Robert Selby’s poems are, as the blurb tells us, ‘love songs of England’: they set out to record and praise what’s good and will not allow themselves to get distracted. And what’s good is be found in its people. Even the war can come across as a matter of camaraderie and medals with officers thin on the ground and no real sense of conflict or an enemy, because Grandfather George Gissing (no relation to the nineteenth-century novelist of the same name) is not officer class (he turned down bombardier ‘to remain one of the lads’) and ‘conflict’ and ‘enemy’ are alien to the collection’s purposes. This is an important artistic decision on the part of the poet, and a brave one, because someone somewhere is bound to call this a volume about Roger Scruton’s England.

The Gissings are buried in a Church of England churchyard that permits Methodists to join its ‘heaped-up past’ as mourners stand, looking out on the North Sea ‘during a terse, wind-scattered prayer’. The same winds brought ‘tales of mermen / and invasion’ to the young George. It is where a ‘friendly destroyer’ mistook the village for a firing range and the special constable ‘rang up the Navy’ asking ‘please would they kindly stop’. It is the place that is now the ‘old England’ that ‘stars in colour supplements’. And the heart of Orford derives not from what is comical or violent, mythical or real, but from the ‘hearth-comfort’ that is still possible there. It is a possibility that links past to present.

Gissing works for a living, the latest in a long line of horsemen in ‘the big estates’, someone we find on one occasion ‘sheltering / from an idle wind and the Lordship’s gaze’. There is no sense that he minded his lot, however, and this collection will disappoint all manner of expectations of that kind. Instead, the reader is allowed to imagine Gissing going about his duties with expertise and in the knowledge of a job well done. The ‘big guns’ he worked on in the Royal Artillery gave him his sixty-year battle with leg ulcers. ‘Eligible for recompense / he filed for nothing’:

only from God the narrow peace in which

to see his children and grandchildren grow up

like miracle marrows to flaunt

at the County Show, however flawed.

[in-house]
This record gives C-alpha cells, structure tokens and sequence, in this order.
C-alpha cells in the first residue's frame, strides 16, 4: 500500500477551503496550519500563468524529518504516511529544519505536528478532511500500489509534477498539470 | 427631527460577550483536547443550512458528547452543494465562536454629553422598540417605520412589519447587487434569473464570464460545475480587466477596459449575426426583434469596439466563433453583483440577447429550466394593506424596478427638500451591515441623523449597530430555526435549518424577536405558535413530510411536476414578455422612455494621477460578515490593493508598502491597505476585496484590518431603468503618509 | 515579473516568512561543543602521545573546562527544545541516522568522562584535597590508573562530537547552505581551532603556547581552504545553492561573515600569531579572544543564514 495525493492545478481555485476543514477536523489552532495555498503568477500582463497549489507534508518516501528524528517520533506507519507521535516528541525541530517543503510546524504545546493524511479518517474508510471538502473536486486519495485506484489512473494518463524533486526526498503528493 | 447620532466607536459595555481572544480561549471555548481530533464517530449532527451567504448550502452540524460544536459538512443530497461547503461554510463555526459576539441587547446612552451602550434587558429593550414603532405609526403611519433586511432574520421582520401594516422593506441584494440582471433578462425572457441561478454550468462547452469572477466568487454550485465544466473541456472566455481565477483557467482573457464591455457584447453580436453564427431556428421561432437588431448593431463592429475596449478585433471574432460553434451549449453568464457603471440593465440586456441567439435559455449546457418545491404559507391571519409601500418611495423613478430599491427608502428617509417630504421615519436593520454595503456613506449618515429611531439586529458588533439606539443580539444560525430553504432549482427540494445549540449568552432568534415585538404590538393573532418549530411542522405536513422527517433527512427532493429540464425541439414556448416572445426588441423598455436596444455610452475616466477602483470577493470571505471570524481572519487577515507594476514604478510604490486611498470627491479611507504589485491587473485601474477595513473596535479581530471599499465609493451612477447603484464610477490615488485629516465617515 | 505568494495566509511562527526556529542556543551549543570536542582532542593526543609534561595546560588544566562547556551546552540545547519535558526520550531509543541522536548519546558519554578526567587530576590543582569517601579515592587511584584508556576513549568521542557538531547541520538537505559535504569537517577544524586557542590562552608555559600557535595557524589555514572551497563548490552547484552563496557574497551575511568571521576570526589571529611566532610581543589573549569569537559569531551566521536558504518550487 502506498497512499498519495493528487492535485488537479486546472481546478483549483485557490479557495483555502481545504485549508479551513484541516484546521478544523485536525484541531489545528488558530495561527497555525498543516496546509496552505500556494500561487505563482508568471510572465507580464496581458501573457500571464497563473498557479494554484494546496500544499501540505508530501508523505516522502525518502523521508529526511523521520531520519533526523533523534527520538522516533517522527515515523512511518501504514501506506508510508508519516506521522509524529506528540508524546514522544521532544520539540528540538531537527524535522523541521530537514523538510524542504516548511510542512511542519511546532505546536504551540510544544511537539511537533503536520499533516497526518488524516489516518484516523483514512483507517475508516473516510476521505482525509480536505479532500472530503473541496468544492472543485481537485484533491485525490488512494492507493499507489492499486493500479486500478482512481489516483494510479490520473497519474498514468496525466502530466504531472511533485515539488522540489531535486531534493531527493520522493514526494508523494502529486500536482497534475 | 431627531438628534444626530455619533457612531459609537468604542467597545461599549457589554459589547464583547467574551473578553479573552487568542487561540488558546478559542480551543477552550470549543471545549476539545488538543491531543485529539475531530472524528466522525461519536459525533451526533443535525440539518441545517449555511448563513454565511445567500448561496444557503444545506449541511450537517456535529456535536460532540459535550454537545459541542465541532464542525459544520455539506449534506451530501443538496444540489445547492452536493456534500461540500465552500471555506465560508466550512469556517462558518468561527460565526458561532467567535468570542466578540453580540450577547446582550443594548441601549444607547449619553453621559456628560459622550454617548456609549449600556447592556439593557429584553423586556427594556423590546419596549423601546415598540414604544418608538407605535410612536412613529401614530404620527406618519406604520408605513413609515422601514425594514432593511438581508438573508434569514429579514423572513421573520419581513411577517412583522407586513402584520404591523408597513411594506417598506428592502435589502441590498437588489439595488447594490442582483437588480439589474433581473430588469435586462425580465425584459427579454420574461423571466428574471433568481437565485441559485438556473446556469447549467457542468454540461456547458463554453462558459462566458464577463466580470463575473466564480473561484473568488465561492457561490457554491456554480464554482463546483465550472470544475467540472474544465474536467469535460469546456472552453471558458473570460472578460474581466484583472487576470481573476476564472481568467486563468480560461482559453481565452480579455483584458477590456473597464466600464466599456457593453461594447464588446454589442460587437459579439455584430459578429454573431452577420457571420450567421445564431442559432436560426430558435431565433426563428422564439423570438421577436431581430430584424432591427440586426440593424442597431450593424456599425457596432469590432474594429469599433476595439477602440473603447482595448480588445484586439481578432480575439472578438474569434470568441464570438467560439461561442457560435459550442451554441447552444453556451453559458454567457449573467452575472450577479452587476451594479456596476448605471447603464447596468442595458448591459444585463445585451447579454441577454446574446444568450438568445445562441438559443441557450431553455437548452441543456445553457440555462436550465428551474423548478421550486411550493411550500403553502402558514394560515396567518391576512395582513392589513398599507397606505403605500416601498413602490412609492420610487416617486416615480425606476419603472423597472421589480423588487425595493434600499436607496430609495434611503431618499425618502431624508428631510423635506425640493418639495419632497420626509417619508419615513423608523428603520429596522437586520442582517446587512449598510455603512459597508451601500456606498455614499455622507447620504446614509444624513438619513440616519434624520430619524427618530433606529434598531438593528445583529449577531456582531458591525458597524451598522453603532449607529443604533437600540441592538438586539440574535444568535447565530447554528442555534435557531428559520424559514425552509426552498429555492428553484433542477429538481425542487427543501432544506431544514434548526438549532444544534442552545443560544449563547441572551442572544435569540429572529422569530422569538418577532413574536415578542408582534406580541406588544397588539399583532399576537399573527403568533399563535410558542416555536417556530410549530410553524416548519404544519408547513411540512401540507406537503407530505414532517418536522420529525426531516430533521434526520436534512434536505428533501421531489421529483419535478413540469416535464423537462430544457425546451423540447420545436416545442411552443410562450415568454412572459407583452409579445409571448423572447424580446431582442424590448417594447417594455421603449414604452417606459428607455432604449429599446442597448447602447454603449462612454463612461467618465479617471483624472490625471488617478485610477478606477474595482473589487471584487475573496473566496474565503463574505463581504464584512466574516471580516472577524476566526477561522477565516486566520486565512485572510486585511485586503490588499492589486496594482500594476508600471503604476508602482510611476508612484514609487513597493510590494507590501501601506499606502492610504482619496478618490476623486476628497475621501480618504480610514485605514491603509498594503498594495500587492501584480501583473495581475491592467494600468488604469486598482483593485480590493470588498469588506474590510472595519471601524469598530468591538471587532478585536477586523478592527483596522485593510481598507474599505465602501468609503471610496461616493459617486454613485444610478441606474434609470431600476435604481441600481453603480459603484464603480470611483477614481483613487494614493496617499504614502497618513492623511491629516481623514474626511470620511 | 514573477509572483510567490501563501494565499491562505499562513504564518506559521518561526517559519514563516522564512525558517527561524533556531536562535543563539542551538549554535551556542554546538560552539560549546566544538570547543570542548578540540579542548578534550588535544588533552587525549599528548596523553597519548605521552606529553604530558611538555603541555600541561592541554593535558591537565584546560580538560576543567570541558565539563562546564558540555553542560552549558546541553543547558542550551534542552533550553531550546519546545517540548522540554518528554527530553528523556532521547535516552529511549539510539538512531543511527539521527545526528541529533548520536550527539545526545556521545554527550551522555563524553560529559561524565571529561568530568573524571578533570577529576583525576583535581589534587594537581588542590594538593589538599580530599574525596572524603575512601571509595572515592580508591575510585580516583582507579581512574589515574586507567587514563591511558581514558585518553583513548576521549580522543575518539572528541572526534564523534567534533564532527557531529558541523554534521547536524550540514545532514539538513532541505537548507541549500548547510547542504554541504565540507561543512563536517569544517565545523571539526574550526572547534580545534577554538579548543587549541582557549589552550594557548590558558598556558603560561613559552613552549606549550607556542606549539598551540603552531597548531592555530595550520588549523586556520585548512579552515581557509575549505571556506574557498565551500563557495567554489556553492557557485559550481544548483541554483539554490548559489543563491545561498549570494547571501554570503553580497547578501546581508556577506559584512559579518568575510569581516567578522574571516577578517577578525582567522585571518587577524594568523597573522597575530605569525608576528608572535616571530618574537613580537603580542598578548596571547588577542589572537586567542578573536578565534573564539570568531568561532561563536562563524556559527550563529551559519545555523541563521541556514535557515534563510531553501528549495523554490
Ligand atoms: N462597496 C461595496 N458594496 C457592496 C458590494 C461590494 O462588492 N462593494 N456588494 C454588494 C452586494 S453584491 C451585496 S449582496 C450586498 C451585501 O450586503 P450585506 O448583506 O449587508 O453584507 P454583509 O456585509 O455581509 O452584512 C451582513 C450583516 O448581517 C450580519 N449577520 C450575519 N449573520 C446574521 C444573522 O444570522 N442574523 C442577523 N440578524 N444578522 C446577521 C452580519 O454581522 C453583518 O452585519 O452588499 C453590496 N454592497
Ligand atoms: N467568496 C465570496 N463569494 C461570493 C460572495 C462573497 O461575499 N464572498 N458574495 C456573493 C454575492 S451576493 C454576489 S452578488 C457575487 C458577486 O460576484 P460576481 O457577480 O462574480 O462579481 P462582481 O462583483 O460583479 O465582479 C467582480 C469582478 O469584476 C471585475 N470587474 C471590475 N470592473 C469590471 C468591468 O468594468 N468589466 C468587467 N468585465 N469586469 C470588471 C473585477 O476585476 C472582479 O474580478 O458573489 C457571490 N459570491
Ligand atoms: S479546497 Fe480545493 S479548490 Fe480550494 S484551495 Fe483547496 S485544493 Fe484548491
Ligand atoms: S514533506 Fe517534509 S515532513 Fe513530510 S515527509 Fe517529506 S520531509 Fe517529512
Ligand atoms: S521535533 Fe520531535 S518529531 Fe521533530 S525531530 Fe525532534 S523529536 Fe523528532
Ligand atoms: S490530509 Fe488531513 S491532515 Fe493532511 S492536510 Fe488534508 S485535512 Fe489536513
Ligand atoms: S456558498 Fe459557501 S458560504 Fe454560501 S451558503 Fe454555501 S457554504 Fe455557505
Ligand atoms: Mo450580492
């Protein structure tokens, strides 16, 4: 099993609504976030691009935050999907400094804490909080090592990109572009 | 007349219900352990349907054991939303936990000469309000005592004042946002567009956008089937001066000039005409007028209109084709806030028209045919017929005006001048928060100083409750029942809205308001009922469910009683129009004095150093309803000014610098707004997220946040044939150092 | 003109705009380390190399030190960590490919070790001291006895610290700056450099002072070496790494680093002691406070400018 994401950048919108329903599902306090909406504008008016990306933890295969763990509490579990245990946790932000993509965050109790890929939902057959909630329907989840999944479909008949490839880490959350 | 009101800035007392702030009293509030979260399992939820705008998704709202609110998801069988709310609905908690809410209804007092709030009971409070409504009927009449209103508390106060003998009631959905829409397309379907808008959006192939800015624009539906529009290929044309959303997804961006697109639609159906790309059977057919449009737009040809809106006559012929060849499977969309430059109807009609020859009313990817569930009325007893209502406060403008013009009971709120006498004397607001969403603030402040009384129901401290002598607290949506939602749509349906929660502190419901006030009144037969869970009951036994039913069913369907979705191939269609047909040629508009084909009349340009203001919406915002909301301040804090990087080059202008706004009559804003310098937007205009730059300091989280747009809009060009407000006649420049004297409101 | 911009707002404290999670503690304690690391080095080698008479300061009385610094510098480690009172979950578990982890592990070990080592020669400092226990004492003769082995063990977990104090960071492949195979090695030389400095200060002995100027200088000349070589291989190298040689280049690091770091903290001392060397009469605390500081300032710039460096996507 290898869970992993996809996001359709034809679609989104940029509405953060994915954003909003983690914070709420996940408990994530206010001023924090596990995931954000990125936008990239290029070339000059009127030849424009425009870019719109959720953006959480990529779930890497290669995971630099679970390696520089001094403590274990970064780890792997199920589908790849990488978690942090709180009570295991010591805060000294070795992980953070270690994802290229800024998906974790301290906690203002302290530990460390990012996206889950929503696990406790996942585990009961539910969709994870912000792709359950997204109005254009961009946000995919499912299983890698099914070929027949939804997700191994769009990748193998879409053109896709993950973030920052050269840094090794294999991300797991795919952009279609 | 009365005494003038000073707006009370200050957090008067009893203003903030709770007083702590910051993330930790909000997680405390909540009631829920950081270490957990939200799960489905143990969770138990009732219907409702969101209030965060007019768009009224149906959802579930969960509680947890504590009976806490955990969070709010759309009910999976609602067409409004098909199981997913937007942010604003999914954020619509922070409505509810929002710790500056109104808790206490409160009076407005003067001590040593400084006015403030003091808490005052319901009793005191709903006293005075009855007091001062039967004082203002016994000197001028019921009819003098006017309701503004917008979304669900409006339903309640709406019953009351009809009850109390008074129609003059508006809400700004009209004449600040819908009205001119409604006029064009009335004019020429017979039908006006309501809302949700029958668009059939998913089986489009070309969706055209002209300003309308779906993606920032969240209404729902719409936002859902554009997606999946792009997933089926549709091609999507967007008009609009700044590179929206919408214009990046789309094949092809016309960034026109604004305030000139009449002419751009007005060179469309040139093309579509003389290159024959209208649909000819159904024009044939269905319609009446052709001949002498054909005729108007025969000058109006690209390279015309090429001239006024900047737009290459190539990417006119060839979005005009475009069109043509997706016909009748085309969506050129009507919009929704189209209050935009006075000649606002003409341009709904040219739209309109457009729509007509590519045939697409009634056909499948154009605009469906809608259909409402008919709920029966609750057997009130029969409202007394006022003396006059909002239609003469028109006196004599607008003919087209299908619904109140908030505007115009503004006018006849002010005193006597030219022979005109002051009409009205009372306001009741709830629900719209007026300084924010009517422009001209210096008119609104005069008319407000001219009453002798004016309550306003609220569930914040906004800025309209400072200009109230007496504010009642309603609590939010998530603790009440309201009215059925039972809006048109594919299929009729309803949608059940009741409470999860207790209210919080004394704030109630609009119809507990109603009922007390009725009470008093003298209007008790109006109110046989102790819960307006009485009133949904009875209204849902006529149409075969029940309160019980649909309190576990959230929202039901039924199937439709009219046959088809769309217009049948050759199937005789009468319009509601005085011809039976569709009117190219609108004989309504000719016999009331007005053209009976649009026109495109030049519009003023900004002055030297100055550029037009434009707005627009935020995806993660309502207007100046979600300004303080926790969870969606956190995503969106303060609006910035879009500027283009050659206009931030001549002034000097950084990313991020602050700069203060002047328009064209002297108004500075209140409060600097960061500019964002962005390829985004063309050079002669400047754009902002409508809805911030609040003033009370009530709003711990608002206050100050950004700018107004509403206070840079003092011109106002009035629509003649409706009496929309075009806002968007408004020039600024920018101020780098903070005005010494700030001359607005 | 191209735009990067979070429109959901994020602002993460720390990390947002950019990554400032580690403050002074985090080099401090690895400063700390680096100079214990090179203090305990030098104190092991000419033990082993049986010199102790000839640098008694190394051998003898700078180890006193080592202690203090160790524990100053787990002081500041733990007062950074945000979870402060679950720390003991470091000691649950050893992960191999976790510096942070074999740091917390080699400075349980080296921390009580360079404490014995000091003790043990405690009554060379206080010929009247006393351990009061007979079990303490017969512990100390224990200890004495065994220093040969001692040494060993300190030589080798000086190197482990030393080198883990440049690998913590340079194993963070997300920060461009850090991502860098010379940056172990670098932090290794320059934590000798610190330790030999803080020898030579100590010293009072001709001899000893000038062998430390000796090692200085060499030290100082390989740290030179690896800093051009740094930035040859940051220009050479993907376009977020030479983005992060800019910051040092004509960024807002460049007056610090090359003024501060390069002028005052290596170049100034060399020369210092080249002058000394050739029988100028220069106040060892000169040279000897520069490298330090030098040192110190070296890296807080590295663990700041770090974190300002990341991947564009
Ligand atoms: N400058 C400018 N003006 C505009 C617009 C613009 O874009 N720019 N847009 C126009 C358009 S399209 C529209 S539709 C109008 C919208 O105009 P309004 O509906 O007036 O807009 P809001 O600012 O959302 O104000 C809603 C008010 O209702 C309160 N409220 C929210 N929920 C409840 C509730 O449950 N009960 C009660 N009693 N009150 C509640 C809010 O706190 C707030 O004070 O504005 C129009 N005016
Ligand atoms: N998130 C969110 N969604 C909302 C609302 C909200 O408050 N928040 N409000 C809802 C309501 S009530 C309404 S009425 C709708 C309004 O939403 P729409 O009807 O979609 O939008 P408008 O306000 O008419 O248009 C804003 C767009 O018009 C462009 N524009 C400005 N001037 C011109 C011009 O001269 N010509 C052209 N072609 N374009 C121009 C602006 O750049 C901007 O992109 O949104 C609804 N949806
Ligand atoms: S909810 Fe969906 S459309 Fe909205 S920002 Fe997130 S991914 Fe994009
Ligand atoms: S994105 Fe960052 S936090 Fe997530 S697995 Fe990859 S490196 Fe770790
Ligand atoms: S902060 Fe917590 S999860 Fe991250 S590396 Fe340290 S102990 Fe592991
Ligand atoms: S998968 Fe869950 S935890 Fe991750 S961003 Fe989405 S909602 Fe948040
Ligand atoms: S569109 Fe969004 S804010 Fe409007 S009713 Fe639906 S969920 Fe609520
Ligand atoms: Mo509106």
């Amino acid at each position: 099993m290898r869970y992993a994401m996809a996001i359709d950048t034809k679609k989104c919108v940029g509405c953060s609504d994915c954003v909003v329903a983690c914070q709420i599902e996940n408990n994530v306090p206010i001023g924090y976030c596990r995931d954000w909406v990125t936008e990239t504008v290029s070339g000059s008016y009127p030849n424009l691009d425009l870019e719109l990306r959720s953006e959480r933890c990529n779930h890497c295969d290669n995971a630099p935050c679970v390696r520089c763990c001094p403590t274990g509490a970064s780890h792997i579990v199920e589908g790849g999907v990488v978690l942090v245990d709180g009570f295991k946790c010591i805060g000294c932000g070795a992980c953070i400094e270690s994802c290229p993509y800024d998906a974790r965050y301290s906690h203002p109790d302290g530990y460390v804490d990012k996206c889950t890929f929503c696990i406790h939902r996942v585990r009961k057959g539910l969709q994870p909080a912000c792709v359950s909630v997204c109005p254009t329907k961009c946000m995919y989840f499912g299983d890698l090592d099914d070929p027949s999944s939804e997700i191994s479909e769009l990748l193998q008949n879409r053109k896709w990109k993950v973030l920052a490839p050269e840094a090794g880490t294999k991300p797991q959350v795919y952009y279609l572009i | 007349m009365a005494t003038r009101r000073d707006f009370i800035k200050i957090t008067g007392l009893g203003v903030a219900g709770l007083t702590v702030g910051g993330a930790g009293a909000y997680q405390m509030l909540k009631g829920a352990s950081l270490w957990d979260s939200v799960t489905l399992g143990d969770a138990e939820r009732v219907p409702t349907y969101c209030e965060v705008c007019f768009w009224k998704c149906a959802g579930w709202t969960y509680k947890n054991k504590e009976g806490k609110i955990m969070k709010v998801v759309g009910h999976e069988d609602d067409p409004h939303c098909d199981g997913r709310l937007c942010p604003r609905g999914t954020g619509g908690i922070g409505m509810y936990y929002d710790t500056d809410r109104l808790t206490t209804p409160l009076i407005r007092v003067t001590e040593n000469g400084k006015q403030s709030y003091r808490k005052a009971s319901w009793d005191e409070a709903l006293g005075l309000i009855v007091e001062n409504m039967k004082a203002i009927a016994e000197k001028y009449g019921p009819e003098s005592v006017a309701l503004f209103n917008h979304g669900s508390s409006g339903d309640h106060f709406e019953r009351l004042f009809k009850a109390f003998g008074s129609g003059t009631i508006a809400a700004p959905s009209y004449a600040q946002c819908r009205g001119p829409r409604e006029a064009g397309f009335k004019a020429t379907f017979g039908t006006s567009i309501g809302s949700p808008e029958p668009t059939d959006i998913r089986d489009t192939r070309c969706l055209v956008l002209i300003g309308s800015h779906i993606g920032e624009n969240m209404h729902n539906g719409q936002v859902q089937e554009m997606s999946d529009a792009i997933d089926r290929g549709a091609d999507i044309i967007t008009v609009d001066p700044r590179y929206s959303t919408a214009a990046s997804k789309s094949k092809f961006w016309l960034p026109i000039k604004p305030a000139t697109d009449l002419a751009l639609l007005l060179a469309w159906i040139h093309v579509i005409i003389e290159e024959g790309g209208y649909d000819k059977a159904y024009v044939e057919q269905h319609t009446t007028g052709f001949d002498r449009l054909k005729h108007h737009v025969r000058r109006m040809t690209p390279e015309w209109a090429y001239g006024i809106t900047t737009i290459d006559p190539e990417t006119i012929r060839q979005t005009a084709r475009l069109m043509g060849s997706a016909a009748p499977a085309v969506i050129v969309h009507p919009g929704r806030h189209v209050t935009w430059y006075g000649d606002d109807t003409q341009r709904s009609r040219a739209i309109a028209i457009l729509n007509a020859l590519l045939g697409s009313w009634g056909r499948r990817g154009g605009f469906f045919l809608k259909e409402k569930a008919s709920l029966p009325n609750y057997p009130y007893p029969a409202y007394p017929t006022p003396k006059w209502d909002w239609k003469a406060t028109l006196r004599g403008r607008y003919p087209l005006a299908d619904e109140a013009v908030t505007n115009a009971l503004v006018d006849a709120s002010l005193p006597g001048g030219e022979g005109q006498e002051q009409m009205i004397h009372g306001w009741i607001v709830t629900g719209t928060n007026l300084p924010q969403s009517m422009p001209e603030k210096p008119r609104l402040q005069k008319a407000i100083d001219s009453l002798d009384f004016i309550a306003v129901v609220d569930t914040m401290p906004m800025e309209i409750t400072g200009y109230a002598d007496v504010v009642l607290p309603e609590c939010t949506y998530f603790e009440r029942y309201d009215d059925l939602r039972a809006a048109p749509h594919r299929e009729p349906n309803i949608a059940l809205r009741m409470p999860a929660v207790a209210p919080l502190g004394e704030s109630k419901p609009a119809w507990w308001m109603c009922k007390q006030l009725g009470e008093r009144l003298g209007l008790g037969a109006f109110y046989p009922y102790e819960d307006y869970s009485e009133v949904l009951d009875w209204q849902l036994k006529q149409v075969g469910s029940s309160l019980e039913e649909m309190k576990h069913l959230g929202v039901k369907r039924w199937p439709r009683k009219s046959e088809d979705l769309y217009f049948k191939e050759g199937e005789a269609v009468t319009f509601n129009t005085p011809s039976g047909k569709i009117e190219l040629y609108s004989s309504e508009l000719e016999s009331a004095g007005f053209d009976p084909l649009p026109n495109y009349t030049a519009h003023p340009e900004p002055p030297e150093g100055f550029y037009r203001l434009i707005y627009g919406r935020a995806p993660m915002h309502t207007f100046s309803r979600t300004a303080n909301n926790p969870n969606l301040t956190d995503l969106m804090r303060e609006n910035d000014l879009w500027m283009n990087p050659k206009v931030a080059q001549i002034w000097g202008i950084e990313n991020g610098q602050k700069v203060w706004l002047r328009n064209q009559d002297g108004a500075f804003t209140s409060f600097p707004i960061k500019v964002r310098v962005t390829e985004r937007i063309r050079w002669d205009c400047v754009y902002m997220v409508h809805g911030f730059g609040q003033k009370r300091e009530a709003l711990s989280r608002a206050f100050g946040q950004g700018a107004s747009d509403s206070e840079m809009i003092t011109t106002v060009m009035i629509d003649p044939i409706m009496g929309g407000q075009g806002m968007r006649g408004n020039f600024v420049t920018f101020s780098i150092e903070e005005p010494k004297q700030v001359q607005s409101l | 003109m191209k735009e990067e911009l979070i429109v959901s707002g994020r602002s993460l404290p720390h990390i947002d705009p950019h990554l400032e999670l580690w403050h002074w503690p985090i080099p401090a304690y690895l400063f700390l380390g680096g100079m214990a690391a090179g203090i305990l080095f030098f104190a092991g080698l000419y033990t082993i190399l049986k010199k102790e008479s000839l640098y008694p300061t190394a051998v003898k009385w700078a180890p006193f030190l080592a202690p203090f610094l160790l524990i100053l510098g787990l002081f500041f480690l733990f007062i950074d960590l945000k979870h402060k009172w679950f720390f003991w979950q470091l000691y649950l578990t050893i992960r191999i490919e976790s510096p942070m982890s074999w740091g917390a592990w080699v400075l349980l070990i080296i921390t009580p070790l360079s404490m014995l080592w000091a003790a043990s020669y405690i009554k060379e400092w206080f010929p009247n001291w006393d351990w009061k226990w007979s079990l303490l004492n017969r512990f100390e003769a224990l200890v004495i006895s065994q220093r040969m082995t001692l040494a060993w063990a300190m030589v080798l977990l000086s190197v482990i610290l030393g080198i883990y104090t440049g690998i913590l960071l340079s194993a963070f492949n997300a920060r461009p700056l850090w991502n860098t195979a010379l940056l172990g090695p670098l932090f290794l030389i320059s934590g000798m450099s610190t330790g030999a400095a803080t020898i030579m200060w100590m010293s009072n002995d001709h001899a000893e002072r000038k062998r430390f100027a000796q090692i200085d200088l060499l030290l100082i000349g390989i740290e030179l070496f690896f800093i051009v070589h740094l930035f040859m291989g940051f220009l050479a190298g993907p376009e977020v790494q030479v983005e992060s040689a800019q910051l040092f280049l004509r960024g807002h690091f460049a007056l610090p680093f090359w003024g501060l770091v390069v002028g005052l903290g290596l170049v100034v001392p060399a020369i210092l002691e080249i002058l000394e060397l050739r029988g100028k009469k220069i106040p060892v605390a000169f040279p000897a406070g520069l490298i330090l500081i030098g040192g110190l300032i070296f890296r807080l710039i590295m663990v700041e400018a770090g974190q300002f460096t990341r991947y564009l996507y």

This opening sequence displays a pleasing talent for concision: the Gissings die ‘within a tell-tale time of each other’; his daughter, the poet’s mother, recalls George straining elderflower onto a tin bath ‘turning light into wine’; ‘Memories, like poppies, are stirred by trauma’. He responds to the end of the war as if it were nothing much and certainly nothing to excuse triumphalism.

The book’s central section (entitled ‘Shadows on the Barley’ after its final poem) includes the long (three-and-a-half-page) war poem, ‘Upon the Altar Laid’, a kind of rhapsody in verse, featuring the ‘music’ of the composer, George Butterworth, who ‘fell holding Munster Alley’. ‘An Aurelian Watches His Wife’ is a fastidious lepidopterist’s monologue addressed to his unfaithful wife, a protest bursting with sexual jealousy.

The closing sequence, ‘Chevening’, is named after one of ‘the big estates’ (now a Government grace-and-favour home) and it is here we first meet the poet’s Canadian girlfriend. Pronouns are always important in relationships: ‘the train pulls you away from me / our weekend in my country.’ Where the North Sea brought Suffolk ‘word of mermen / and invasion’, Chevening provides ‘a moonlight-divined / sanctum / for illicit lovers / or a murdered governess // scanning the water / for her own reflection’ but the poet is hopeful she will yet call his home hers, too. In the graveyard

The tombs lie real as death’s day,

rearing in all our futures,

except England’s.


They died in childbirth and of the plague,

they died in their beds and on the veldt,

on Salient and Somme,

and here, as lit candles, live on.

At the door you leave a dollar donation.


Hers is money that ‘bears the Queen’s head but isn’t sterling.’ But it’s enough to take us back to World War II with the Canadian Army at Dieppe, Juno Beach and in Holland and to modern day ‘Ottawa parks in June, awash with tulip petals’. The poems that conclude the collection couple a wide sweep that considers the historical legacy and plight of England with the poet’s highly personal hopes for a permanent union with his Canadian friend:

Yes, England did all it could.

All of it becomes propaganda with an airmail stamp.

All of it evocable at a whiff of buddleia.

It wreathed the dead, straightened the steeple,

placed the fielders, re-glazed the red phone box.

Now I must wait for the needle

of your heart’s compass to unspin,

and see where it stops.

Selby’s is an intriguing first collection, innovatively both old-fashioned and of its time. He’s a poet looking to praise who succeeds in finding ways of doing it. If he has a bee in his bonnet about anything, then it’s parking.


 Paul McLoughlin

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